tv Government Access Programming SFGTV July 30, 2018 1:00am-2:01am PDT
stranded on the ledge no injuries. june 16th, bay rescue of three kayakers. on june 17th, confined space fire. i mention it on our previous report. on june 17th, kayaker in distress. on june 27th, cliff rescue. more like a helping a dog afterwards. the dog fell about 100 feet off the cliff. luckily for the dog it was mostly sand. on june 27th, there's a collision involving pedal cab.
the driver succumb from his injuries. on june 28th, there was a adult male rescue and evaluated for mental issues. some of the functions that came up during the month on june 12th, actually another notable incident. retired chief helped save a man from burning car in oakland. good job rick. on june 14, 811.org held a barbecue through national utility safety month. citing one of the best in the
country. they doing a good job. we participated in several pride activities. june 25th paramedic matt lane received -- june 28th, car accident survivor, this is an accident that the chief responded to. i'm proud to say that sffd firefighters won the basketball game. great job. more about outreach, during
every report, if you want to find out realtime announcements, our department twitter account is @stdpio. we continue to hand out education material. i like to remind the public, sign up for emergency notifications by texting alert sf all caps. no space to 88877. i like to mention an app it's calmed citizens app. there's a fire other day on saturday it was at this hotel. before i got to working fire, they came up on this citizens app. somebody was video taping it. it's a unique app to put on your phone.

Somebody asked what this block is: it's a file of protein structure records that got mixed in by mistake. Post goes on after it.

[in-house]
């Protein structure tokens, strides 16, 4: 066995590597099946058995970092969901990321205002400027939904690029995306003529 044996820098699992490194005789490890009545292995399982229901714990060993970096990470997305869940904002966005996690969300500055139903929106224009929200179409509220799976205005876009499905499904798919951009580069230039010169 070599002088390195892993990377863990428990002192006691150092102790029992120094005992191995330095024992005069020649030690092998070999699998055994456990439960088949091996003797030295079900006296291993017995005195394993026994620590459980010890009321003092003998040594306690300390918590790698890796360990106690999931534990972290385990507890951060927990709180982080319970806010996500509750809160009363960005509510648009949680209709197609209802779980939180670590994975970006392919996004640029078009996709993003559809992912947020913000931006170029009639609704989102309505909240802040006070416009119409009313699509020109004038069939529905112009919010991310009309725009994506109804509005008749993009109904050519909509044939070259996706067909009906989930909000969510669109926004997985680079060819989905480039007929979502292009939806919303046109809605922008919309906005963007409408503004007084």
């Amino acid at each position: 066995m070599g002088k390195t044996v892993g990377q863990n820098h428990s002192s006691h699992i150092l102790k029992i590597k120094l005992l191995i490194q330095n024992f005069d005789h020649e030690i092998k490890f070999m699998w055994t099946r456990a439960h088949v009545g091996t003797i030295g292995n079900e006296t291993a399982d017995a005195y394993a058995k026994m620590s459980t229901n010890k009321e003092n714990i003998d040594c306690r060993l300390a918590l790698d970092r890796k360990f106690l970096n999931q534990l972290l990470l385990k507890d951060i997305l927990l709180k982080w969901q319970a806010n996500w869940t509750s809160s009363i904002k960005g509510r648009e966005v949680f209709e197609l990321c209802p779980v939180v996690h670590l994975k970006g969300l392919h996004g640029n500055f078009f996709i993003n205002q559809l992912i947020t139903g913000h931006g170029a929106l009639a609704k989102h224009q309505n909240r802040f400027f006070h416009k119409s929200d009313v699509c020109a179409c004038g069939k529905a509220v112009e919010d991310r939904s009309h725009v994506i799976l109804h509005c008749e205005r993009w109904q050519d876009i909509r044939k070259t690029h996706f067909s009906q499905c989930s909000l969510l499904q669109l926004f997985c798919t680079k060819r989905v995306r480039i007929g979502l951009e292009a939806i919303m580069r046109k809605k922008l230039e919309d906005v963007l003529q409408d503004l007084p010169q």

other events, crews conducted bridge construction on the golden gate bridge. >> you want to go to the overhead? >> yes please. this is just our crews showing people what we do. there's an oil spill or something spilled on the bay, this will help contain it if it's on the surface. it's one of our bike medics at sfo. they doing a great job. this was the confined space
where they had the fire and freeway. this was the sheep dog i was telling you about earlier. still kicking. more of the help. these kids, they taught these kids more not just the ems, they taught them what we do with fires. this was the patient right here that they rescued. this was a very serious auto excavation. it took a long time. very we're proud the kid is walking. if you look close, you can see the chief. he's smiling.
got firefighter rescue at t.i. that's the end of that. this is the co2 unit at work. it's out of t.i. the sound track is dedicated to friend of mine that lost apollo when he was a young kid. back to the overhead. if sound track works. if it doesn't, it's not working. i can talk through the video. this our rescue squad. they are showing up at the
transported. pedal cabs i like to thank cochran for the multipl multipl. done throughout june. commissioner veronese i added the identifiable home address. we updated that report for you. it's on page 15. ems six. we went to tenth. one of the areas -- we put the station's numbers for you. next month we'll have the address of the stations so the public know where they are at. ems6 doing good job. also attached to my report is
fire prevention investigation as well as the airport. i like to mention congratulations to you. thank you and great job. i like to congratulate rex hale, assistant chief. there's a guy that i respect a guy. he's one of my dad's best friends. he's company officer station six. rex was one of the young firefighters. he told me after the fire, he's the real deal and he was right. good job. that concludes my report. any questions i'm available. >> president cleaveland: any public comment on the chief's report? seeing none. public comment is closed. commissioner covington. >> commissioner covington: thank you mr. president. chief gonzalez, can you talk